Transformation: Tiedemann, Wicks (70)
Tiedemann was a revelation on his pro debut in 2022, thanks in large part to his mid-80s move, which falls and fades. Wicks has similar action and slightly less speed on his cambio, which scouts considered the best in the 2021 draft.

Control: Wicks, Barriera (55)
Wicks has an effortless performance and repeats it well, averaging 2.7 walks per nine innings while hitting a double-A in his first full pro season last year. Barriera, the 23rd overall pick in the 2022 draft, likes to attack hitters with three solid pitchers and is further along than most high schoolers.

Highest ceiling: Harrison
Harrison projects himself as a frontline starter thanks to his three-pitch repertoire, which also includes an improving mid-’80s switch with fade and sink. All three offers allow him to dodge bats in the attack zone.

Top floor: Tiedemann
Tiedemann has less of a track record than Harrison but a similarly devastating arsenal with better control and command at this point. The Blue Jays have handled him with extreme caution in his first full pro season so it remains to be seen how his stuff will hold up under a full workload.

Rookie of the Year Contestant: Harrison
The Giants don’t have a spare spot in their opening-day rotation, but Harrison’s stuff and performance (2.71 ERA, .196 opponent average, 186 strikeouts in 113 innings, mostly in double-A at age 20) will be hard to deny. He continues to hone his control and command, although the quality of his pitches mean he doesn’t have to be precise.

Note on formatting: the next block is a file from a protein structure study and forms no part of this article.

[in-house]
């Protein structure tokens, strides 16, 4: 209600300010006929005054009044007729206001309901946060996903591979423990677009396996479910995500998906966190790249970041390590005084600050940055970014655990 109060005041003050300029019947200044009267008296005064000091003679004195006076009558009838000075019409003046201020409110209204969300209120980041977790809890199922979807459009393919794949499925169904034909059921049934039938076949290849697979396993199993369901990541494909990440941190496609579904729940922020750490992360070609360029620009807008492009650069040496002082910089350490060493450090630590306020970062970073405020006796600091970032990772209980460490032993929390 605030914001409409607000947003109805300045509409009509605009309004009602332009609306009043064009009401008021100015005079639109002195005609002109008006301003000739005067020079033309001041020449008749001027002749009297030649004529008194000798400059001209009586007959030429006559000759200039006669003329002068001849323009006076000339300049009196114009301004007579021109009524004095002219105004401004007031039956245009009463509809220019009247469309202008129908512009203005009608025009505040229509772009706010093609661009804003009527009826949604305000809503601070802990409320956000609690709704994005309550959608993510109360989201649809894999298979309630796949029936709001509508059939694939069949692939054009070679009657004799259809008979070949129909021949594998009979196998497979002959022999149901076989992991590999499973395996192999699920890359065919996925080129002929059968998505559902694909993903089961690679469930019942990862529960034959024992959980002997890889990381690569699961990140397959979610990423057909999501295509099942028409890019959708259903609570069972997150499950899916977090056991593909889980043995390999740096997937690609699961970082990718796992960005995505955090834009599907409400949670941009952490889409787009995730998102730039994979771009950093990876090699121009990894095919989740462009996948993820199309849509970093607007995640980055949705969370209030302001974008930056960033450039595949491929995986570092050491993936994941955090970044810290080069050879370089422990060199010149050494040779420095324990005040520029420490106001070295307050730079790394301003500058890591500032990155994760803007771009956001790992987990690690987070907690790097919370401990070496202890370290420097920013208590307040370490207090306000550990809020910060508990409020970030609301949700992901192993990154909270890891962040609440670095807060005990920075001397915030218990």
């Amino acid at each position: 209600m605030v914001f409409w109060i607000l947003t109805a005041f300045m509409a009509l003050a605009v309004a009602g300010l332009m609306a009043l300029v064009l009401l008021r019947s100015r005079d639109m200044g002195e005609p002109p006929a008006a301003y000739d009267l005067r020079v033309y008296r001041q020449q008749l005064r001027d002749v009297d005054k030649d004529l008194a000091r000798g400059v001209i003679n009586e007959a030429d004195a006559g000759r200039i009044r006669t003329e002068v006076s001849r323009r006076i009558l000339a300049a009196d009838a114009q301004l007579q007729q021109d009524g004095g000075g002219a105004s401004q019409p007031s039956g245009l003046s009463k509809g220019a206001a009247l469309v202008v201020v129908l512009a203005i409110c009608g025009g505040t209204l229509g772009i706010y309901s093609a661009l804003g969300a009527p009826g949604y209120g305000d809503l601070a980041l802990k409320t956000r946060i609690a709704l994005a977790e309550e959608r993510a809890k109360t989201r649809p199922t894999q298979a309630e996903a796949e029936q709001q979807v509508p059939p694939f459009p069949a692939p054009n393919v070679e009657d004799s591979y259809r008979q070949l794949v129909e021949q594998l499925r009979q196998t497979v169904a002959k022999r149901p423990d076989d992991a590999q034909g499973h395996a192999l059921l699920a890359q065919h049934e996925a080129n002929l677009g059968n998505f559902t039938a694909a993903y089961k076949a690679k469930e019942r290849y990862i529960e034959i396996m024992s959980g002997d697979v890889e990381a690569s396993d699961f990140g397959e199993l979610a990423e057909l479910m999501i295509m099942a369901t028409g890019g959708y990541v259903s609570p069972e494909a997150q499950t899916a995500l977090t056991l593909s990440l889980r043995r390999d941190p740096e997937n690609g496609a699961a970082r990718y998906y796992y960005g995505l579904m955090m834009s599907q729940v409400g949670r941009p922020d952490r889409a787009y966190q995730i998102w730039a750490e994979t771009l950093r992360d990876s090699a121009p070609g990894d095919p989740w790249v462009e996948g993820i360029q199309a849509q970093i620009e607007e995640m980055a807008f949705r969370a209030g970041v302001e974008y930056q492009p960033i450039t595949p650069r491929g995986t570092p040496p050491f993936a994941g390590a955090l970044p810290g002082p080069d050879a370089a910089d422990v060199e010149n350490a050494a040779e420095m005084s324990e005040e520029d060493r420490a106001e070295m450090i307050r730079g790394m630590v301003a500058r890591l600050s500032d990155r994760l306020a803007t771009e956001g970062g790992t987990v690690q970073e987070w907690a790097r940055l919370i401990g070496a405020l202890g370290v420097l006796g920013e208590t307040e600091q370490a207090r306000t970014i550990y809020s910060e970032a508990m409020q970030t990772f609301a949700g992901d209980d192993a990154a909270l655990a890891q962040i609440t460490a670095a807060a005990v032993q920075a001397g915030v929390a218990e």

Highest climber: Tiedemann
Heading into 2022, Tiedemann was a third-round pick from Golden West (California) JC, who has yet to play pro ball. He is now challenging Harrison for the title of top left-handed baseball player after recording a 2.17 ERA, .149 opponent average and 117 strikeouts in 78 2/3 innings while progressing from Single-A to Double-A .

Humblest beginning: Waldichuk
Waldichuk’s performance and stock slipped when he tried to throw harder as a junior at Saint Mary’s in 2019, causing him to fall back to the Yankees in the fifth round. New York helped him improve his fastball, slider and changeup before sending him to the Athletics in the Frankie Montas trade last August.

Most to prove: Liberatore
Liberatore, the top prep pitching pick in the 2018 draft, finished 16th overall with the Rays and joined the Cardinals in the January 2020 Randy Arozarena deal. His 5.17 ERA in Triple-A and 5.97 ERA in his big league debut last year underscored his need for a second, better-than-average pitch to pair with his curveball.

Keep an eye on: Hjerpe
Hjerpe manages a lot of deception with a low arm slot and shallow approach angle on a 91-95 mph fastball that college hitters couldn’t touch. The 22nd overall pick of the 2022 draft, he led NCAA Division I with 161 strikeouts while at Oregon State last spring he had a 2.53 ERA, .180 opponent average and 23 walks in 103 1/3 innings. His slider and changeup show the potential to become solid pitches.